No wacky food combos or food exclusions here: Dieters are encouraged to eat a wide variety of whole foods, lean sources of protein, and tiny amounts of fat. The thinking here is that whole-grain carbs, which contain generous amounts of fiber, keep you feeling full; ditto for lean proteins. A moderate approach to eating should also keep your blood sugar on an even keel and your appetite in check. Of course, its not just what goes on your plate that counts, but also what goes on in your head. McGraw devotes much of his book to helping dieters change the way they think about food. Acknowledging ingrained beliefs about body image, challenging negative thoughts, and learning self-discipline are all included in his seven-point plan.
How the diet works:
You write out a plan for what they will eat each day, then stick to it. Its a one-size-fits-all prescription: three servings of protein, two servings of low-fat dairy products, two to three servings of starches, two fruits, four servings of vegetables, and one serving of a healthy fat (nuts, seeds, olive oil). Too complicated? Try this shortcut: Divide your plate into four sections. Fill one section with a protein, another with a starch, and the remaining two sections with vegetables or a vegetable and a fruit.
What you can eat:
High-Response Cost/High-Yield (HRC/HY) foods. Say what? This is Dr. Phil lingo for foods that take longer to eat and are “hunger suppressors.” On the HRC/HY list: whole grains, whole-grain pastas, whole-grain cereals, all fruits, all veggies (except those that are fried or drenched in sauce), eggs, lean meats, legumes, tofu, tempeh, 1% or skim milk, nonfat dairy products, nonfat ice milk, sherbet, and herbal teas. Conversely, McGraw offers a list of Low-Response Cost/Low-Yield foods that sabotage diet efforts, including everything from fast foods to snack foods and desserts to alcohol.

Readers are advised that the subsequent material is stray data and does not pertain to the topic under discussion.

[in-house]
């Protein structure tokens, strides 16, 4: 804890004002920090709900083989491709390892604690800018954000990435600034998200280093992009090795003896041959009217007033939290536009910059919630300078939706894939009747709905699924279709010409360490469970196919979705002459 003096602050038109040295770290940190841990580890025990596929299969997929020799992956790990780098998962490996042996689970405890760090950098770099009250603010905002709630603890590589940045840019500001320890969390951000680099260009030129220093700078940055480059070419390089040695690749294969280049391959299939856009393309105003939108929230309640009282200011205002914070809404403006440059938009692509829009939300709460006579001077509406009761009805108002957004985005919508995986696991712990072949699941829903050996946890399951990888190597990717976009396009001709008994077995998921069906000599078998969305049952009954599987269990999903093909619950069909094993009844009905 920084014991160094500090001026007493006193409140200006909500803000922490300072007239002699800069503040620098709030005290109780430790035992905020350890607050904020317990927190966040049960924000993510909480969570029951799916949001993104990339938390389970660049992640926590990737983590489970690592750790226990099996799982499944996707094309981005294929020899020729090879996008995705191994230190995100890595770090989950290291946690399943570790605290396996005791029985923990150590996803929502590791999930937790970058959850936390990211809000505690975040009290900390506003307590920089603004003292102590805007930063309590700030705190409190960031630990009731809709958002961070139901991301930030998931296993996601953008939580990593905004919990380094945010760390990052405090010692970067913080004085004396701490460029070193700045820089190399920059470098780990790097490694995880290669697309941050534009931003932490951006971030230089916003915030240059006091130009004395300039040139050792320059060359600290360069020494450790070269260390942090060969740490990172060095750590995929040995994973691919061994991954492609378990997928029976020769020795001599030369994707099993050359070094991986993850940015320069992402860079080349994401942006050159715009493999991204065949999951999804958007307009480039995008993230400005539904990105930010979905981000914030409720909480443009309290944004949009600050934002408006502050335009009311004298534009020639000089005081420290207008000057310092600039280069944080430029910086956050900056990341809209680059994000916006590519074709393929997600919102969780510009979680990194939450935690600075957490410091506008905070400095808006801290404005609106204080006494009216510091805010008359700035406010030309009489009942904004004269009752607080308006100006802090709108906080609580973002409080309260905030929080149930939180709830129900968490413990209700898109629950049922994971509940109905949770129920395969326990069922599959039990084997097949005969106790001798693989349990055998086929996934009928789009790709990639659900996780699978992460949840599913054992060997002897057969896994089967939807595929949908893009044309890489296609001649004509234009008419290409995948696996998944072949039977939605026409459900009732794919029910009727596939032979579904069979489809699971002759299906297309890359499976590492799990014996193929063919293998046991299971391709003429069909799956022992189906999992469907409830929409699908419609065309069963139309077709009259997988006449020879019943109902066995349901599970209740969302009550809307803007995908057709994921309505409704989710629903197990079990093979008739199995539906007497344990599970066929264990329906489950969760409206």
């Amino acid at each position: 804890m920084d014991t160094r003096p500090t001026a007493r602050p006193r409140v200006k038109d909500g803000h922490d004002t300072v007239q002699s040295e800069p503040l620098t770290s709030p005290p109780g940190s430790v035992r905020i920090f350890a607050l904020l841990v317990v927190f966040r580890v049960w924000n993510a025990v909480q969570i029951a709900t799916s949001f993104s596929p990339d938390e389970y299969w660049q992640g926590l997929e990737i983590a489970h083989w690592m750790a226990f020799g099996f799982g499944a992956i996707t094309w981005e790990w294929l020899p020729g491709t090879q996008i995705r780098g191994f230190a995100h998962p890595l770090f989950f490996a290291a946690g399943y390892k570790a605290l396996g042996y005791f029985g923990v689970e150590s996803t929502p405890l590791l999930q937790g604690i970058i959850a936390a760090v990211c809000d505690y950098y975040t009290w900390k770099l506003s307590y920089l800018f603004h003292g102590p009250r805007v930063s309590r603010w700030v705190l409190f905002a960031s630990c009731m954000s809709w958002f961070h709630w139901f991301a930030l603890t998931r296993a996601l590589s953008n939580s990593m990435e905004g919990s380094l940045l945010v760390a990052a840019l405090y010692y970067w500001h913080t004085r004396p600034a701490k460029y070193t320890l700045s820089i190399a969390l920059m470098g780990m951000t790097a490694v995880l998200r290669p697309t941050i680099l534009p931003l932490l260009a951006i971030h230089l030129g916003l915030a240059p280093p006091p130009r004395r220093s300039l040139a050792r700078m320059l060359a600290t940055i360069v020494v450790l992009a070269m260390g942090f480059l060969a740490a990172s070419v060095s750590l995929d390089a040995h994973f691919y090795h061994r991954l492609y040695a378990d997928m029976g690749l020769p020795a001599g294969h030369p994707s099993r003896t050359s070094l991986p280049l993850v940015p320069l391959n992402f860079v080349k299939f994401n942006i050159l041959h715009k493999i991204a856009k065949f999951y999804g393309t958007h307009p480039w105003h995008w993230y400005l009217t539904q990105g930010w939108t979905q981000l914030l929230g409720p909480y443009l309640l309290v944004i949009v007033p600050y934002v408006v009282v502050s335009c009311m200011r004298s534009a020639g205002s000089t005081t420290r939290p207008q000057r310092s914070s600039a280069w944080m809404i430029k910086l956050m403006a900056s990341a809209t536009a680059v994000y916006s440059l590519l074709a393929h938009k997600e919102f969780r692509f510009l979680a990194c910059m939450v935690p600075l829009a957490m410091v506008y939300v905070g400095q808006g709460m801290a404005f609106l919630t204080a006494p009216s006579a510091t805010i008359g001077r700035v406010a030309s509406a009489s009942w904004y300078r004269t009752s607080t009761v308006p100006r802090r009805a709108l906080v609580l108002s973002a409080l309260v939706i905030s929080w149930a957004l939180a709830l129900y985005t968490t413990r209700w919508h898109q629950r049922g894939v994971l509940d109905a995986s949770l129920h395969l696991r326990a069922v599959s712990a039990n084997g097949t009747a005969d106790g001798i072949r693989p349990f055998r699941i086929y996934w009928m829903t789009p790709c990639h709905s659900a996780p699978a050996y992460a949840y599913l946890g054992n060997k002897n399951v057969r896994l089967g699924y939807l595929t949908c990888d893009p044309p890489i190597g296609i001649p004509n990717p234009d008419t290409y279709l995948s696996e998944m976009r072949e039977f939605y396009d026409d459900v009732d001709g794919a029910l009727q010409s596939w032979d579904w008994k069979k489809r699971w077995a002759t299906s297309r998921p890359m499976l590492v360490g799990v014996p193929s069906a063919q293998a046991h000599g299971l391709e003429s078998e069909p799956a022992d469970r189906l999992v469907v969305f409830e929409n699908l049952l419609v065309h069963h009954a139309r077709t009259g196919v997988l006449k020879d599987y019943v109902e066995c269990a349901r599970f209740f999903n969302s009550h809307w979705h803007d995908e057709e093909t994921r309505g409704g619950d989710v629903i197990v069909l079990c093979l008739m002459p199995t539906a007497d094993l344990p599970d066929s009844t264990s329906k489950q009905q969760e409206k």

Does the diet take and keep weight off?
Its too soon to tell. But McGraws book provides plenty of stories about patients who have lost weight.
Is the diet healthy?
Sure. Moderation is what healthful eating is all about.
What do the experts say?
“Well, one problem I have with the book is that Dr. Phil makes the assumption that everyone who is overweight has emotional problems or is an emotional eater,” says Chris Rosenbloom, PhD, RD, a professor at Georgia State University. “And I think thats not always the case.” For some people, she says, excess weight is the result of too little exercise, poor food choices, and other factors that dont necessarily have to do with emotions. Renowned weight-control expert John Foreyt, PhD, of Baylor College of Medicine, calls the diet sensible. “But theres nothing unique about it. And theres nothing magic about the seven keys to weight-loss freedom. Theyre sensible, if boring, guidelines.” What about McGraws supplement recommendationsgreen tea extract, soy isoflavones, chromiumfor people who have trouble losing weight? “I dont know of any substantial research that shows supplements can reset your metabolism,” Rosenbloom says. “Its always a good idea to take a multivitamin when youre dieting, since restricting intake may cause you to fall short on some nutrients. But theres not enough research to suggest any other supplements. I think its sort of a slippery slope for Dr. Phil to now get into the food-marketing and supplement business,” Rosenbloom says. “He really is not a food-and-nutrition expert. Hes a psychologist.”
Who should consider the diet?
Dieters who eat when theyre stressed, bored, or angry; fans of the talk show. Because McGraws persona comes through loud and clear, dieters who like his style may find the support they need to make healthful changes.
Theres a lot of good information here about behavior. But the actual diet is a little vagueand not that exciting.